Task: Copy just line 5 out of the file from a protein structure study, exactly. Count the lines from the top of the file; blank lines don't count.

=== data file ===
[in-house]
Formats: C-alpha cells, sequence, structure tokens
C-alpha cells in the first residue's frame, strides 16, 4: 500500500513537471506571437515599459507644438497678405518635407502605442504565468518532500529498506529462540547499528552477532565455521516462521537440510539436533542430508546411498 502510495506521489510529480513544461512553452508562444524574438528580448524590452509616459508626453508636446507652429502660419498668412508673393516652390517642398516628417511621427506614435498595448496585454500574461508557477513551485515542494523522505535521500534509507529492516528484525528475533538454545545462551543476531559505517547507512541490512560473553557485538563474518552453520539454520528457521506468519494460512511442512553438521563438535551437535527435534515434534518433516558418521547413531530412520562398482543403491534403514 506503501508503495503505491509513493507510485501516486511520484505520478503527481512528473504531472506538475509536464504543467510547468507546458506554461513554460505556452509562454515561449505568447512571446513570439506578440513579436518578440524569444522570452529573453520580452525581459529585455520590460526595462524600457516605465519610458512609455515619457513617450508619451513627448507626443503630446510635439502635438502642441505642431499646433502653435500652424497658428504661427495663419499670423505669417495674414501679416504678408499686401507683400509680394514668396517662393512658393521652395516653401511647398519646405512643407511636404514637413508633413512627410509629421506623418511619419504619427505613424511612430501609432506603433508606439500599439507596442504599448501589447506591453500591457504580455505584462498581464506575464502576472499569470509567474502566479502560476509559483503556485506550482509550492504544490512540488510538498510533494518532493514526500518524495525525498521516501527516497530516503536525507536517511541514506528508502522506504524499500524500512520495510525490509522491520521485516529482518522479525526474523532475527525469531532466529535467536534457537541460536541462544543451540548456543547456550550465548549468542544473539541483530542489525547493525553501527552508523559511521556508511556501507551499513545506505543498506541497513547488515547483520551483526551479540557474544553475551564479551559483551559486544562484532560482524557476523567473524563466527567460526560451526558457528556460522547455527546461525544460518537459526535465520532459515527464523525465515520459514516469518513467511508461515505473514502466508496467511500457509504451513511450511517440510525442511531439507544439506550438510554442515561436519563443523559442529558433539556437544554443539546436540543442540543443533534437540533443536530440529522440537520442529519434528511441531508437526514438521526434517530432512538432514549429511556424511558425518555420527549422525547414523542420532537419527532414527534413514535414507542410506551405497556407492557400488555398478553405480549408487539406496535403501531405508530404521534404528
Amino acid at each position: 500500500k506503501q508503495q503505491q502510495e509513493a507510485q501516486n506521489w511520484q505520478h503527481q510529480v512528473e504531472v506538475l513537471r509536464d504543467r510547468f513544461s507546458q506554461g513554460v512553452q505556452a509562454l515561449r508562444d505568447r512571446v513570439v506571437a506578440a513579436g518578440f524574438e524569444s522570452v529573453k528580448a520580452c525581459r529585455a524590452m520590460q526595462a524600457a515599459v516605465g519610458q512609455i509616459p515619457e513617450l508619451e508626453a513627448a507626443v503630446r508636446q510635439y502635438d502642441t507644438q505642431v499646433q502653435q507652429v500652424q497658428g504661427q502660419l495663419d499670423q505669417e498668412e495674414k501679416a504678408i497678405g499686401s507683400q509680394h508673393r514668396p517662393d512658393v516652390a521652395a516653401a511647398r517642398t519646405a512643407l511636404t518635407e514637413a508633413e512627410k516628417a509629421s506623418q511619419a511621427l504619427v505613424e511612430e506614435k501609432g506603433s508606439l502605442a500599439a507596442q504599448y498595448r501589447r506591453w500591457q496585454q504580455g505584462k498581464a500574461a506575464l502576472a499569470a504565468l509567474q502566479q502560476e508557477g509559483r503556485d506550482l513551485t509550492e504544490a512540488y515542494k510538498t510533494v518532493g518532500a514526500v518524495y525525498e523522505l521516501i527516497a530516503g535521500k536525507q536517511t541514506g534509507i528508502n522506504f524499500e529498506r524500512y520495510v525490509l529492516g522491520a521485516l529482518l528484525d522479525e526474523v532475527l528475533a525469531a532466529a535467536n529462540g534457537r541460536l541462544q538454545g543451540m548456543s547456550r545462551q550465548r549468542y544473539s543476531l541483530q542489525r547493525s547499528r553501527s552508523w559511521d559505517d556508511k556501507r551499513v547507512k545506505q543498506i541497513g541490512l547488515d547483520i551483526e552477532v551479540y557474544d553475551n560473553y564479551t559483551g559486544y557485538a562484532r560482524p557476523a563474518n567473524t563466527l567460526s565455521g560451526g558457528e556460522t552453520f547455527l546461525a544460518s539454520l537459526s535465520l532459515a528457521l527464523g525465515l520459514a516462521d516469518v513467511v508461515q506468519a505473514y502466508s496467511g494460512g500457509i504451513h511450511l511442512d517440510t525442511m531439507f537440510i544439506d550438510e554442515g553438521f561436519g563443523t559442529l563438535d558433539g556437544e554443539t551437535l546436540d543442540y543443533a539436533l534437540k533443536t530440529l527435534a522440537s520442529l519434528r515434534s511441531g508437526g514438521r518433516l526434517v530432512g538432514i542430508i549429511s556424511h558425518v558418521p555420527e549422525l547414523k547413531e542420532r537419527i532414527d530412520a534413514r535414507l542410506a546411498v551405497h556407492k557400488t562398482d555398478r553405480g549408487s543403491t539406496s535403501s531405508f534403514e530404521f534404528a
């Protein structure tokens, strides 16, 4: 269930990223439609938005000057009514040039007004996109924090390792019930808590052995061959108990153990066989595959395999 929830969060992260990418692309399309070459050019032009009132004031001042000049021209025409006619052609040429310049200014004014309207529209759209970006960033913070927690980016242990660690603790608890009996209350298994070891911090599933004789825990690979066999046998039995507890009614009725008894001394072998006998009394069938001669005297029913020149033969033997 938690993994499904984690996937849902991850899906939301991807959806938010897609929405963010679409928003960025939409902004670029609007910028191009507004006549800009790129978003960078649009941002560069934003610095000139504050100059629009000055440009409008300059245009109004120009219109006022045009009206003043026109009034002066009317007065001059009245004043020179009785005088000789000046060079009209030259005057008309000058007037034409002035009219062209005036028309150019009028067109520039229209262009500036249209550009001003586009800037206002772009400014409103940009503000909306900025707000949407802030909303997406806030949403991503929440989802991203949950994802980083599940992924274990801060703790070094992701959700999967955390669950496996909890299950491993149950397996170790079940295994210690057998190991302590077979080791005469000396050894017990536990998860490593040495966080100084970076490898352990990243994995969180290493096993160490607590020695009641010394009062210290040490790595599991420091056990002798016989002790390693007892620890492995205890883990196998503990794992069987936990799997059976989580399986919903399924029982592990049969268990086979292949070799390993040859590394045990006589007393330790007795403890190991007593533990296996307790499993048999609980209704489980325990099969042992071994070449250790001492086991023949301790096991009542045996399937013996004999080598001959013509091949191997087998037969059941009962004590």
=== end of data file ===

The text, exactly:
């Protein structure tokens, strides 16, 4: 269930990223439609938005000057009514040039007004996109924090390792019930808590052995061959108990153990066989595959395999 929830969060992260990418692309399309070459050019032009009132004031001042000049021209025409006619052609040429310049200014004014309207529209759209970006960033913070927690980016242990660690603790608890009996209350298994070891911090599933004789825990690979066999046998039995507890009614009725008894001394072998006998009394069938001669005297029913020149033969033997 938690993994499904984690996937849902991850899906939301991807959806938010897609929405963010679409928003960025939409902004670029609007910028191009507004006549800009790129978003960078649009941002560069934003610095000139504050100059629009000055440009409008300059245009109004120009219109006022045009009206003043026109009034002066009317007065001059009245004043020179009785005088000789000046060079009209030259005057008309000058007037034409002035009219062209005036028309150019009028067109520039229209262009500036249209550009001003586009800037206002772009400014409103940009503000909306900025707000949407802030909303997406806030949403991503929440989802991203949950994802980083599940992924274990801060703790070094992701959700999967955390669950496996909890299950491993149950397996170790079940295994210690057998190991302590077979080791005469000396050894017990536990998860490593040495966080100084970076490898352990990243994995969180290493096993160490607590020695009641010394009062210290040490790595599991420091056990002798016989002790390693007892620890492995205890883990196998503990794992069987936990799997059976989580399986919903399924029982592990049969268990086979292949070799390993040859590394045990006589007393330790007795403890190991007593533990296996307790499993048999609980209704489980325990099969042992071994070449250790001492086991023949301790096991009542045996399937013996004999080598001959013509091949191997087998037969059941009962004590």